Monday, January 28, 2013

Good Ideas Gone Bad

Have you ever had a good idea that turned out badly?   When the idea popped into your head, it seemed like the most natural thing to do.  But, when you put it into action, you realized it was the most stupid, honestly dumb thing you have ever done?  I have done this.  And I believe that most of us humans have done this.  Maybe not to the degree that I have done this, however.
My idea was to tie my daughter Erin’s big wheel to the collar of my 100 pound collie-shepherd.  Now, that does not sound so bad, until you realize that the object of this exercise was to sit little two-year old Erin in the seat of the big wheel while my 100 pound collie-shepherd, App, pulled her.  Somehow it never occurred to me that App would do anything other than walk along pulling little Erin, who would be laughing and enjoying herself.  It is here that I have to interject to say that her mother was nowhere around.  She was in the house making the enormous (and erroneous) assumption that her precious daughter was being well taken care of and protected by her loving father.
Well, needless to say, no sooner than I sat little Erin down on the seat of the big wheel, App spotted a cat across the street.  I saw his ears perk up and the hair on his neck rise and that is when I suddenly realized that this was not a good idea; that it was a stupid and honestly dumb idea and that I should never in a million years had done what I had done.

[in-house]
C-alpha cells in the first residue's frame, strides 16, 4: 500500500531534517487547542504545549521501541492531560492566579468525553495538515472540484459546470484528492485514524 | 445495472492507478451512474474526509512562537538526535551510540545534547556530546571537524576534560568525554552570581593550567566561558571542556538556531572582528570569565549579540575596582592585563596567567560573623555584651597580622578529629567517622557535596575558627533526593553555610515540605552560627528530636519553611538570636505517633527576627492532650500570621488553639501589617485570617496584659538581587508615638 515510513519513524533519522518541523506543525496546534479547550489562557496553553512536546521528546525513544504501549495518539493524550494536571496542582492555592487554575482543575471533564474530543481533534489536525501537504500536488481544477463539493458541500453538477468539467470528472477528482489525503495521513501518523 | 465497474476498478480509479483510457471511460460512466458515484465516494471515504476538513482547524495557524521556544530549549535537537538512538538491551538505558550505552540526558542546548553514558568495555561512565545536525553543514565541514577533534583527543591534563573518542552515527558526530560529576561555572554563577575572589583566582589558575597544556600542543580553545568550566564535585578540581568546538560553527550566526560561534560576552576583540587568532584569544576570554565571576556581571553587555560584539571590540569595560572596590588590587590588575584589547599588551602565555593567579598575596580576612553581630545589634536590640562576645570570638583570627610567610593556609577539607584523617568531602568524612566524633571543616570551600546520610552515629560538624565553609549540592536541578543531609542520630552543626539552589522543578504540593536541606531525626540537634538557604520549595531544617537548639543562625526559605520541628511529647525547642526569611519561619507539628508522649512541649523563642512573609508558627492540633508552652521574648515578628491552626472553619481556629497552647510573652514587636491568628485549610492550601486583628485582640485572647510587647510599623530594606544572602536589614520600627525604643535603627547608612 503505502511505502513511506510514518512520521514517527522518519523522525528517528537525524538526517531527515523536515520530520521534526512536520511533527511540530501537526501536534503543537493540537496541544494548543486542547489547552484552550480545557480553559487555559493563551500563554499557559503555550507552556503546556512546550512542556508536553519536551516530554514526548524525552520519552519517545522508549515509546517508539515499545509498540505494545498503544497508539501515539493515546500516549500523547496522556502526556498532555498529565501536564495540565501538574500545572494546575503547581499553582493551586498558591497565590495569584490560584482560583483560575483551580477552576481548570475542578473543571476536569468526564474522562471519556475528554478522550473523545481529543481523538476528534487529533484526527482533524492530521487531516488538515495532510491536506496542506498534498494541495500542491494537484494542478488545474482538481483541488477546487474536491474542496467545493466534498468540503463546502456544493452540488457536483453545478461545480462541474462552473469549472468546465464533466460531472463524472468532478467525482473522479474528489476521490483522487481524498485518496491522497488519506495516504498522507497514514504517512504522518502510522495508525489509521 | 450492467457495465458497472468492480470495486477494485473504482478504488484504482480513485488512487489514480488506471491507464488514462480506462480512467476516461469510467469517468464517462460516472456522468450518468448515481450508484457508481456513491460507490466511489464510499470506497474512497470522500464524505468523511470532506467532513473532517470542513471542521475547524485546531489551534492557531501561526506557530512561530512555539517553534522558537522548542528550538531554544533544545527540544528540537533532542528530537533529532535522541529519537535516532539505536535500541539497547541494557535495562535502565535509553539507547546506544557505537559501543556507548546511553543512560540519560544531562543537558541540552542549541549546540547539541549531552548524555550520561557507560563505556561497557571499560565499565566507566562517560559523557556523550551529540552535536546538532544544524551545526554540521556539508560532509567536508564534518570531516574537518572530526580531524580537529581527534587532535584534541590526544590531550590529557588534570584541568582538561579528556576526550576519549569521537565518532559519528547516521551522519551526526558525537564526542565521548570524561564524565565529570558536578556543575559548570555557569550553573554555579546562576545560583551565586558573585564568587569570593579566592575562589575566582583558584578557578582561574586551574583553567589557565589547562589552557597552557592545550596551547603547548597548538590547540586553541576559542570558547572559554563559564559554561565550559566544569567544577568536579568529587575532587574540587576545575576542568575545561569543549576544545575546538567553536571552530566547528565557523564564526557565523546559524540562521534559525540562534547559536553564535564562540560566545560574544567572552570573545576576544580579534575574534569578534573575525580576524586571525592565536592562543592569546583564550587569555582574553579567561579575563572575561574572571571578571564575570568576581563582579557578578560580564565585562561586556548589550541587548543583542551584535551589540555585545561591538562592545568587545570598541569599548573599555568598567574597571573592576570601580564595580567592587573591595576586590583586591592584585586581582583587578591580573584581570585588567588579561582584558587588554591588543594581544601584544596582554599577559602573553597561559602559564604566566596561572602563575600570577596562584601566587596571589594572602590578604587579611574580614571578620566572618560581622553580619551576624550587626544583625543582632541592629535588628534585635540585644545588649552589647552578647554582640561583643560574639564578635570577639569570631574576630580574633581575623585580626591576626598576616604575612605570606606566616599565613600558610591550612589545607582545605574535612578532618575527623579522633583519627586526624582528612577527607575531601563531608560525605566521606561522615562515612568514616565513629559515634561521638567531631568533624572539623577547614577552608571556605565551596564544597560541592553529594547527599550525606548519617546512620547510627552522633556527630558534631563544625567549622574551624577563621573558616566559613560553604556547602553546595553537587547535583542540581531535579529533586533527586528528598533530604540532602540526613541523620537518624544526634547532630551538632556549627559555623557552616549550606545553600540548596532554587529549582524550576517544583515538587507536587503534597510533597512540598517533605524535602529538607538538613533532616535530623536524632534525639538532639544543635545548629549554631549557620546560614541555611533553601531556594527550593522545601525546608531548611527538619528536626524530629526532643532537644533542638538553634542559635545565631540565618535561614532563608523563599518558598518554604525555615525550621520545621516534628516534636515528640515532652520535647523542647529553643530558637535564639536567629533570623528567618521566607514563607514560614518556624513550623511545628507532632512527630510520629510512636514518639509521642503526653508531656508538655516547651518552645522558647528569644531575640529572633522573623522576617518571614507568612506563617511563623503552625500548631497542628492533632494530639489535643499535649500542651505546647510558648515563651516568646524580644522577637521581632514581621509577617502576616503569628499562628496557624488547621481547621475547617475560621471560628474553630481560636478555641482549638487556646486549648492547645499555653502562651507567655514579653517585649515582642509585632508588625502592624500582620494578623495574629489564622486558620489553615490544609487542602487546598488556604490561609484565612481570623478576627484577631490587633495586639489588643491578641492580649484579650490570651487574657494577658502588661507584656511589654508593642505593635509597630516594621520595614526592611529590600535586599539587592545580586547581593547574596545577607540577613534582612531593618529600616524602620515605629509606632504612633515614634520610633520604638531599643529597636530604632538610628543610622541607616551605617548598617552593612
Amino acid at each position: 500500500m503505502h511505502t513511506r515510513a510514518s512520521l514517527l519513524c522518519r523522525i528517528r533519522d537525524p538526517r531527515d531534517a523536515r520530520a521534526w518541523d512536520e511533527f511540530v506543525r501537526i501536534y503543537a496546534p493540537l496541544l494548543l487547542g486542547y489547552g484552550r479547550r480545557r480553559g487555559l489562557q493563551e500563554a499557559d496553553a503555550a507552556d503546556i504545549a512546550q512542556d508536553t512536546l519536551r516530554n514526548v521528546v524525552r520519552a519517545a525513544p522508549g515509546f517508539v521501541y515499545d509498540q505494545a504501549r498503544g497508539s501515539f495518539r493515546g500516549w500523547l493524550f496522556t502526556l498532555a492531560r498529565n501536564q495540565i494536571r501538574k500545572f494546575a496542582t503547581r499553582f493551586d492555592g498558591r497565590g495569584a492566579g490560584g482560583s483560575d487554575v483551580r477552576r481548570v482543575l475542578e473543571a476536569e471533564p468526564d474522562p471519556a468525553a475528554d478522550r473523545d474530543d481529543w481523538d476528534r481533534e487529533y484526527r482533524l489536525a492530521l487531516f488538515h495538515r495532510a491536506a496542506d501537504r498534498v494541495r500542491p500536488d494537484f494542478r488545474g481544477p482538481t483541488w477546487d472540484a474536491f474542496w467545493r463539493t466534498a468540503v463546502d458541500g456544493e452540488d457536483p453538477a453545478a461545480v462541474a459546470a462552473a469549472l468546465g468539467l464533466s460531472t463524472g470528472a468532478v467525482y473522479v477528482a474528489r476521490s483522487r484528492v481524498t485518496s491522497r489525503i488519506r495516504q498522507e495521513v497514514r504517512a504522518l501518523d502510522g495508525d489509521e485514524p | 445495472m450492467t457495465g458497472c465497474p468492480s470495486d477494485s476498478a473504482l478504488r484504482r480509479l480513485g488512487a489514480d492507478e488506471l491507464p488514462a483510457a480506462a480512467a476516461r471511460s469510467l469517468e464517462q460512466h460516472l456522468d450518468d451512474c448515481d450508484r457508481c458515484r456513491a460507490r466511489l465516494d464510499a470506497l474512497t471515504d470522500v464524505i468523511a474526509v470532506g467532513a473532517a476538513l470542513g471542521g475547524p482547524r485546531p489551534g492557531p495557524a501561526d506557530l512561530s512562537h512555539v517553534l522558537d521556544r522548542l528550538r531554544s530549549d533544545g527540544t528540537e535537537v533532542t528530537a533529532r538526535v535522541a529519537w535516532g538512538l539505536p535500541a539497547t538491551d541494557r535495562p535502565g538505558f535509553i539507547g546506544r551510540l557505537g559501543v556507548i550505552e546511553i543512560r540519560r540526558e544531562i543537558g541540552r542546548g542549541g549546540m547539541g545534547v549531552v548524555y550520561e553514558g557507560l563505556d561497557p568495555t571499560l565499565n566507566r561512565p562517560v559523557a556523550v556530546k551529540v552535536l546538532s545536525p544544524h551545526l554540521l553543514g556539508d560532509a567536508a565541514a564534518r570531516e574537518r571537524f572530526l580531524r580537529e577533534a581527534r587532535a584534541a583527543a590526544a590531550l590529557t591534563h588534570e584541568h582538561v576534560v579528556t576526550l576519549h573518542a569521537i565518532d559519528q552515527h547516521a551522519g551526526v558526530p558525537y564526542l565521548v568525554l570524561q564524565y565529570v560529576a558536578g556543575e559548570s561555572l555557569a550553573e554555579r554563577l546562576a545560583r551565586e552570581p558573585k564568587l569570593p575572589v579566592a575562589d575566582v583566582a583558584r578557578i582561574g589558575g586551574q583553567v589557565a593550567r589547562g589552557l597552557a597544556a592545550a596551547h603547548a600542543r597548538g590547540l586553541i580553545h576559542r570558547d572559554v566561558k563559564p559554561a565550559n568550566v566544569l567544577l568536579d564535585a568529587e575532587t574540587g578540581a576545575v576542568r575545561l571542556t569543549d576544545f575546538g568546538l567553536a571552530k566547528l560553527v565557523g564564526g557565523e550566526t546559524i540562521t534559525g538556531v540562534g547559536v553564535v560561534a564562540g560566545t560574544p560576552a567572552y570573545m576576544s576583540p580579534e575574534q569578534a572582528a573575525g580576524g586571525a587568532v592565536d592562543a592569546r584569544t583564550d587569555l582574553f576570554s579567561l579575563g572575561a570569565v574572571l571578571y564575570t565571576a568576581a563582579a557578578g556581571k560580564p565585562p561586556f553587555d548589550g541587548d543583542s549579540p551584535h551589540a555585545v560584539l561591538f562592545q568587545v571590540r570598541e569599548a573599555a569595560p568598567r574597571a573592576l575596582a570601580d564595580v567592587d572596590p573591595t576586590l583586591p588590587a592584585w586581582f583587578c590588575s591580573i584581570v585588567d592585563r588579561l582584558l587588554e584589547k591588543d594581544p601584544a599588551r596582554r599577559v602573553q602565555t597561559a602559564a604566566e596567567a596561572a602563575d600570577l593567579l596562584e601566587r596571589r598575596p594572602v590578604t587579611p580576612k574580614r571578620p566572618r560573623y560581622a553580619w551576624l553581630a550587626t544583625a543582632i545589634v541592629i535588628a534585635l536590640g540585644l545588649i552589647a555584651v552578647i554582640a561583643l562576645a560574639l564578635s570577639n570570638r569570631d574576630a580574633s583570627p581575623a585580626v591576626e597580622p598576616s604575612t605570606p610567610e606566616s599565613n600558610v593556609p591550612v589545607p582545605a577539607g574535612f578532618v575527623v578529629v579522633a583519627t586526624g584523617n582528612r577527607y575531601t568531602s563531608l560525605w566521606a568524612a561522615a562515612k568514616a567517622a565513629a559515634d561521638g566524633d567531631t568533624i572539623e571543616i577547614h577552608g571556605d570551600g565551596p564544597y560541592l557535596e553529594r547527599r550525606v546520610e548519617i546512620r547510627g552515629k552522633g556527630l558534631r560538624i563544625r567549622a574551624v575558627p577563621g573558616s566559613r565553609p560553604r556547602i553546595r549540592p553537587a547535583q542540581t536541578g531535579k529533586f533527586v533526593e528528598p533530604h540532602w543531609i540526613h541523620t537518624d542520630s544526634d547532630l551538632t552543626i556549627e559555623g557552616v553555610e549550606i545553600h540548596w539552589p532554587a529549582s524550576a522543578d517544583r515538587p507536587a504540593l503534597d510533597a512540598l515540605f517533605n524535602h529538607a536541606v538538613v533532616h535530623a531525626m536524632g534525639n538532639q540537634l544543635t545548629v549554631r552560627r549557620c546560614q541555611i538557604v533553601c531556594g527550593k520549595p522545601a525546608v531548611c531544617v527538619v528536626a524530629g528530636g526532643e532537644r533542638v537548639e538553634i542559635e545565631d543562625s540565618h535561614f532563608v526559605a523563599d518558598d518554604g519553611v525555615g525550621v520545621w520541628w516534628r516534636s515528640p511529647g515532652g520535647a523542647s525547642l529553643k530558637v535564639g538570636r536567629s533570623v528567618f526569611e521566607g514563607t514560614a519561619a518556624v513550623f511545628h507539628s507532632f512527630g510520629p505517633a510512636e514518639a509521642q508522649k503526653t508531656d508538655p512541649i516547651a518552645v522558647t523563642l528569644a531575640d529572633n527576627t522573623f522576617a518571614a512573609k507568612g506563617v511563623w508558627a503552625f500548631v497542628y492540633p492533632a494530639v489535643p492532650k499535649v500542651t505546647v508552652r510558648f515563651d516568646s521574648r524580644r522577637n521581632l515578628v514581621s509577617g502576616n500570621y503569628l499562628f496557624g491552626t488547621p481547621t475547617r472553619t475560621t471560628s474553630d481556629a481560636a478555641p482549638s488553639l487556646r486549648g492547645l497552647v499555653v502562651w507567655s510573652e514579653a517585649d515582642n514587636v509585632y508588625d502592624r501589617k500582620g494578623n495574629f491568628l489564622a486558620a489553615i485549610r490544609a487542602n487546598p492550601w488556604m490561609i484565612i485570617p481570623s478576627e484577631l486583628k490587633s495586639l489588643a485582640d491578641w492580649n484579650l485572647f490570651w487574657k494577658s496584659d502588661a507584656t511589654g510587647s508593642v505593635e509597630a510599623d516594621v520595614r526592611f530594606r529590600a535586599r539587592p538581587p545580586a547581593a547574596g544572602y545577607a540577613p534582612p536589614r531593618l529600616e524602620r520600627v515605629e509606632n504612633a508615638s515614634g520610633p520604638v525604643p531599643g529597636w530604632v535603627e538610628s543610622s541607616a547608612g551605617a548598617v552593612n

But, it was too late.  The big wheel was tied.  Erin was behind the wheel.  And App was in motion; fast motion.  But I was moving in slow motion.  It was like I was having one of those dreams where I am chasing something but I cannot move and the thing I am chasing is moving in fast motion.  I was reaching for App, and I could see my hand moving slowly while App started his huge, powerful, muscular, beautiful, horrible, terrible sprint.  At the bottom of the yard, I saw the big wheel begin to turn sideways and Erin falling out.  Again, I ran to Erin in slow motion, reaching her after running a marathon in my mind, all the while looking at App crossing the street, big wheel bouncing along, cat running ahead of him.
Erin was crying as I reached her and picked her up, holding her close.  I took her inside to her mother’s arms.  “What is wrong?” she asked.  And I said, “You’ll never believe what I thought was a good idea.”

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